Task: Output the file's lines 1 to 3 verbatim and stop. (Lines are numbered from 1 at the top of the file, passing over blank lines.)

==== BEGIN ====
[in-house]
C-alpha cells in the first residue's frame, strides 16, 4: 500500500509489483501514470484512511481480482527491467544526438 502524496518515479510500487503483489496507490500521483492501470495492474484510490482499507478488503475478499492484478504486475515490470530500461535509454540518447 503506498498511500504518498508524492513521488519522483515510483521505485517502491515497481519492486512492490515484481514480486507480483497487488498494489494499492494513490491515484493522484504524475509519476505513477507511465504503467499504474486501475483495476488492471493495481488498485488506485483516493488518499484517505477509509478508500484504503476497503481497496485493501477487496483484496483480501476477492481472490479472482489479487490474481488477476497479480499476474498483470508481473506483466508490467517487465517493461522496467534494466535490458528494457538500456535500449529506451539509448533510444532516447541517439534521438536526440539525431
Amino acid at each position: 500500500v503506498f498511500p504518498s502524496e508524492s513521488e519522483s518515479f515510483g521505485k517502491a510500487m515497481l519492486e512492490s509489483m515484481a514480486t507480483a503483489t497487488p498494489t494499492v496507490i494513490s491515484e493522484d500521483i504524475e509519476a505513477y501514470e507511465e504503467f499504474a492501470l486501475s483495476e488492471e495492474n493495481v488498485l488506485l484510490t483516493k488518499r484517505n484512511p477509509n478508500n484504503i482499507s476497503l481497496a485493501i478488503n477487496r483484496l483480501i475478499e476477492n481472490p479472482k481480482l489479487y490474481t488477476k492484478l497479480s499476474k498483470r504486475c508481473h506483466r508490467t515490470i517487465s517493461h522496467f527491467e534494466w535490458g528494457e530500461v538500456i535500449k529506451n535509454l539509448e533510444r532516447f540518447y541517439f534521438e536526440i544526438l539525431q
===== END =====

[in-house]
C-alpha cells in the first residue's frame, strides 16, 4: 500500500509489483501514470484512511481480482527491467544526438 502524496518515479510500487503483489496507490500521483492501470495492474484510490482499507478488503475478499492484478504486475515490470530500461535509454540518447 503506498498511500504518498508524492513521488519522483515510483521505485517502491515497481519492486512492490515484481514480486507480483497487488498494489494499492494513490491515484493522484504524475509519476505513477507511465504503467499504474486501475483495476488492471493495481488498485488506485483516493488518499484517505477509509478508500484504503476497503481497496485493501477487496483484496483480501476477492481472490479472482489479487490474481488477476497479480499476474498483470508481473506483466508490467517487465517493461522496467534494466535490458528494457538500456535500449529506451539509448533510444532516447541517439534521438536526440539525431
Amino acid at each position: 500500500v503506498f498511500p504518498s502524496e508524492s513521488e519522483s518515479f515510483g521505485k517502491a510500487m515497481l519492486e512492490s509489483m515484481a514480486t507480483a503483489t497487488p498494489t494499492v496507490i494513490s491515484e493522484d500521483i504524475e509519476a505513477y501514470e507511465e504503467f499504474a492501470l486501475s483495476e488492471e495492474n493495481v488498485l488506485l484510490t483516493k488518499r484517505n484512511p477509509n478508500n484504503i482499507s476497503l481497496a485493501i478488503n477487496r483484496l483480501i475478499e476477492n481472490p479472482k481480482l489479487y490474481t488477476k492484478l497479480s499476474k498483470r504486475c508481473h506483466r508490467t515490470i517487465s517493461h522496467f527491467e534494466w535490458g528494457e530500461v538500456i535500449k529506451n535509454l539509448e533510444r532516447f540518447y541517439f534521438e536526440i544526438l539525431q